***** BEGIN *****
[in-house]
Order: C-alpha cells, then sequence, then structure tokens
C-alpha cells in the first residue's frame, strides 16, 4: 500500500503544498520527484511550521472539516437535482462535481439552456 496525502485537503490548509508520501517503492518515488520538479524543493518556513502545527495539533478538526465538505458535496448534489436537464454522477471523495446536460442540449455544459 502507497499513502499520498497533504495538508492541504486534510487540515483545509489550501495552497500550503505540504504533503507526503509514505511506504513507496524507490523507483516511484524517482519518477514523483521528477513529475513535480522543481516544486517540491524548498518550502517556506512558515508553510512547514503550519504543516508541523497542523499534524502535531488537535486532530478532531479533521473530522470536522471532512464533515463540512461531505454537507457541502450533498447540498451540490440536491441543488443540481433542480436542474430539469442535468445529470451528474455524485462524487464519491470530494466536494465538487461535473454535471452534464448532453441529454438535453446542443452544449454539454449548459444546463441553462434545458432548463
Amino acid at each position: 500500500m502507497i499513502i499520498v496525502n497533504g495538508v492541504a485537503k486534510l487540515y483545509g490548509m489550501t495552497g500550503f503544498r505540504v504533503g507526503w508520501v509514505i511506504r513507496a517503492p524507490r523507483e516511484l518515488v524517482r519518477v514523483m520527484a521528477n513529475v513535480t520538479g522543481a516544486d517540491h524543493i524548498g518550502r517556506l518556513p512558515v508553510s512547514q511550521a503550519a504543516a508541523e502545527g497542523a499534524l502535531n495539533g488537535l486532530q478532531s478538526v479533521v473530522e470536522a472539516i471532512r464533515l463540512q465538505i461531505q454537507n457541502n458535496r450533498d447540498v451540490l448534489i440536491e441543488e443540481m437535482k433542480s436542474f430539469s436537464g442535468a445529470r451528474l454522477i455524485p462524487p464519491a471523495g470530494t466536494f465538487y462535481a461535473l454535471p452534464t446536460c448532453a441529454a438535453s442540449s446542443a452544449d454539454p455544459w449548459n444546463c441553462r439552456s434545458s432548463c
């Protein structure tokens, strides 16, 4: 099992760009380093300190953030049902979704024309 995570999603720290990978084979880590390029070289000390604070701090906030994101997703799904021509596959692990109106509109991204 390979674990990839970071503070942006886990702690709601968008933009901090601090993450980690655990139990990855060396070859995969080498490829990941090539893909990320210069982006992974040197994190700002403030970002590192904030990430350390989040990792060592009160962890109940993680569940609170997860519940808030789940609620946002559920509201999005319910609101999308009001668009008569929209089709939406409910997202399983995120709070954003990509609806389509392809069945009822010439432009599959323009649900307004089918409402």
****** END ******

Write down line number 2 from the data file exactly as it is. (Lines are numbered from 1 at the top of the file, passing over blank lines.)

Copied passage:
Order: C-alpha cells, then sequence, then structure tokens